Add Users on Your Mac Running Mountain Lion
How to Connect to Shared Disk or Folder on Remote Mac
Set Up a Printer on Your Mac Running Mountain Lion

How to Share Folders in Mountain Lion

Suppose you have a folder you want to share on your Mac running OS X Mountain Lion, but it has slightly different rules than those set up for the Public folder, for the Drop Box folder within the Public folder, or for your personal folders. These rules are permissions, and they tell you how much access someone has to your stuff.

Actually, the rules governing Shared and Public folders are permissions, too, but they’re set up for you when OS X is installed.

Share only folders located in your Home folder (or a folder within it). Because of the way Unix works, the Unix permissions of the enclosing folder can prevent access to a folder for which you do have permissions. If you share only the folders in your Home folder, you’ll never go wrong.

If you don’t take this advice, you could wind up having folders that other users can’t access, even though you gave them the appropriate permissions.

By the way, you can set permissions for folders within your Public folder (like the Drop Box folder) that are different from those for the rest of the folder.

Sharing a folder, also applies to sharing disks — and disk partitions other than your startup disk (which you just can’t share, period). Though you can’t explicitly share your startup disk, anyone with administrator access can mount it for sharing from across the network (or Internet).

To share a folder with another user, follow these steps:

  1. Choose Apple→System Preferences (or click the System Preferences icon in the Dock).

    The System Preferences window appears.

  2. In the System Preferences window, click the Sharing icon.

    The Sharing System Preferences pane appears.

  3. Click File Sharing in the list of services on the left.

    The lists of shared folders and their users appear on the right.

    If an entry in, for example, the Shared Folders list is too long for you to make out the folder name, hover your pointer over it, and a tooltip will appear, giving you the full name.

    image0.jpg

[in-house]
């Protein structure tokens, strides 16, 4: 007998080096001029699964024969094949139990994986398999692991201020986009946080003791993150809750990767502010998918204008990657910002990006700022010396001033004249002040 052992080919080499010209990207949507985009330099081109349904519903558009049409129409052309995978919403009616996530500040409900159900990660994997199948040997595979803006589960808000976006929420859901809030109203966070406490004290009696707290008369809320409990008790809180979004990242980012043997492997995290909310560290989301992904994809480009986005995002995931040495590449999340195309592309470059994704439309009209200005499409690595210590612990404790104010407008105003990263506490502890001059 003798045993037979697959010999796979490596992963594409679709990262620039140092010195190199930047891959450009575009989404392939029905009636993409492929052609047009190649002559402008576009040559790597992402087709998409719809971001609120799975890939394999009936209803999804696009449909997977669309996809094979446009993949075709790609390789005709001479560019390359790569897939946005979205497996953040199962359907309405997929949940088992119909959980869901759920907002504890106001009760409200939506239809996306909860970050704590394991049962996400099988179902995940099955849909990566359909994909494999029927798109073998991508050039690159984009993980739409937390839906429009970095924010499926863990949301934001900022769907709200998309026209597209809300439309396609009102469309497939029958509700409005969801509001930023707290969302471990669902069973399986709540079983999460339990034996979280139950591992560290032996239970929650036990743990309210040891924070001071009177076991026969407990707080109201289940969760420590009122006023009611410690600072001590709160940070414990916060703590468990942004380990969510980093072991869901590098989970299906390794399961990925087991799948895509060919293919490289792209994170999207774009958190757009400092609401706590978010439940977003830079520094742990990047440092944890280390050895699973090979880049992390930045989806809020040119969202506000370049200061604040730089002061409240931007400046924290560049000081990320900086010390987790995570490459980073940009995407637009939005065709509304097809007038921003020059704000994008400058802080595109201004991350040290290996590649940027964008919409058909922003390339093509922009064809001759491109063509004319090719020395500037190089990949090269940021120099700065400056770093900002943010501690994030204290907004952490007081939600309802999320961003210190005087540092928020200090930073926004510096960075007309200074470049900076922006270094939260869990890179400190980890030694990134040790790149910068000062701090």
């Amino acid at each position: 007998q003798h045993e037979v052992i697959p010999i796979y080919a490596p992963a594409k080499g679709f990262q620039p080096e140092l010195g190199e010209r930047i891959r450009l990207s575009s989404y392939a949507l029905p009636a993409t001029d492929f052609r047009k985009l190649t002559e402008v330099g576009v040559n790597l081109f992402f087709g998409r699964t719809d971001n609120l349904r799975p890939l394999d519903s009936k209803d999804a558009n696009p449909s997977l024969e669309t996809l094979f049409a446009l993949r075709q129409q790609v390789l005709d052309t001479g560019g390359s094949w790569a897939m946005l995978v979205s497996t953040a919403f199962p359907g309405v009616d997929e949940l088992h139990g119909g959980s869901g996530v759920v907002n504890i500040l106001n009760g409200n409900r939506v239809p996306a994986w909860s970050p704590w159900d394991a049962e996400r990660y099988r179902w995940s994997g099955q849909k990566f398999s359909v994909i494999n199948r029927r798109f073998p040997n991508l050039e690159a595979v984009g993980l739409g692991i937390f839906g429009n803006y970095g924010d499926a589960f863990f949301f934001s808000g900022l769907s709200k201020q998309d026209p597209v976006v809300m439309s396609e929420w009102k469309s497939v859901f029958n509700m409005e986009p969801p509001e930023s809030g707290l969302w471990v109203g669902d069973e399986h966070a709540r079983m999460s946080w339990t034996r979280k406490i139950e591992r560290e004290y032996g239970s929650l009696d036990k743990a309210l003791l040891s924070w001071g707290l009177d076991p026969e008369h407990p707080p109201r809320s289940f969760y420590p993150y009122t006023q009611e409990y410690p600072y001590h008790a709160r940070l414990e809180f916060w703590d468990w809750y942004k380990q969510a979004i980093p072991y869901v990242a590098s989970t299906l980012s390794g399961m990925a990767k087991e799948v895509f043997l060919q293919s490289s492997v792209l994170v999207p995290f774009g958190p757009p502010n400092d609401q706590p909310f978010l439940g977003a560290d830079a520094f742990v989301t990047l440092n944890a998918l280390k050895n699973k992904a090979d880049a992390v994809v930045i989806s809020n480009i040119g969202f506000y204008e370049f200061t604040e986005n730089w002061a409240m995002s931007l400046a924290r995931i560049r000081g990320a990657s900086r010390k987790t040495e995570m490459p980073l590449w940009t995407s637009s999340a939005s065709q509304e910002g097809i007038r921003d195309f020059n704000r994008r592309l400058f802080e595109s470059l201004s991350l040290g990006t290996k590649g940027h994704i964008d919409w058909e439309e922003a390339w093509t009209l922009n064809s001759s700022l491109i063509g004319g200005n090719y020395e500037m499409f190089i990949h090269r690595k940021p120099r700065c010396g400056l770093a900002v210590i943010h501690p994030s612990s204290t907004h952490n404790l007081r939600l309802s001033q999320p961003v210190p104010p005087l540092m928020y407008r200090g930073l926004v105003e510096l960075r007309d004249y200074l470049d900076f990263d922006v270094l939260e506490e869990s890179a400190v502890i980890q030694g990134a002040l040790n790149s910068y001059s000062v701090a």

4. Click the + (plus) button under the Shared Folders column to add the folder you wish to share.

    If you select the Shared Folder check box in a folder’s Get Info window, that folder already appears in the list of Shared Folders, so you won’t have to bother with Step 4.

    Alas, while checking the Shared Folder check box in a folder’s Get Info window causes it to appear in the Sharing System Preferences pane’s Shared Folders list, you still have to complete the steps that follow to assign that folder’s users and privileges.

  5. Click the + (plus) button under the Users column to add a user or group if the user or group you desire isn’t already showing in the Users column.

  6. Click the double-headed arrow to the right of a user or group name and change its privileges.

    You can choose among three types of access (in addition to no access) for each user or group, as shown in the following table. If you’re the folder’s owner (or have administrator access), you can click the padlock icon and change the owner and/or group for the file or folder.

Privileges
Permission What It Allows
Read & Write A user with Read & Write access can see, add, delete, move, and edit files just as though they were stored on her own computer.
Read Only A Read Only user can see and use files that are stored in a Shared folder but can’t add, delete, move, or edit them.
Write Only (Drop Box) Users can add files to this folder but can’t see what’s in it. The user must have read access to the folder containing a Write Only folder.
No Access With no permissions, a user can neither see nor use your Shared folders or drives.
blog comments powered by Disqus
Folders Shared by Default in OS X Mountain Lion
Users, Groups, and Guests Defined for File Sharing on Macs
How to Set Parental Controls on Your Mac
Send Faxes from Your Mac with Mountain Lion
Custom Print Sheet Settings in Mountain Lion
Advertisement

Inside Dummies.com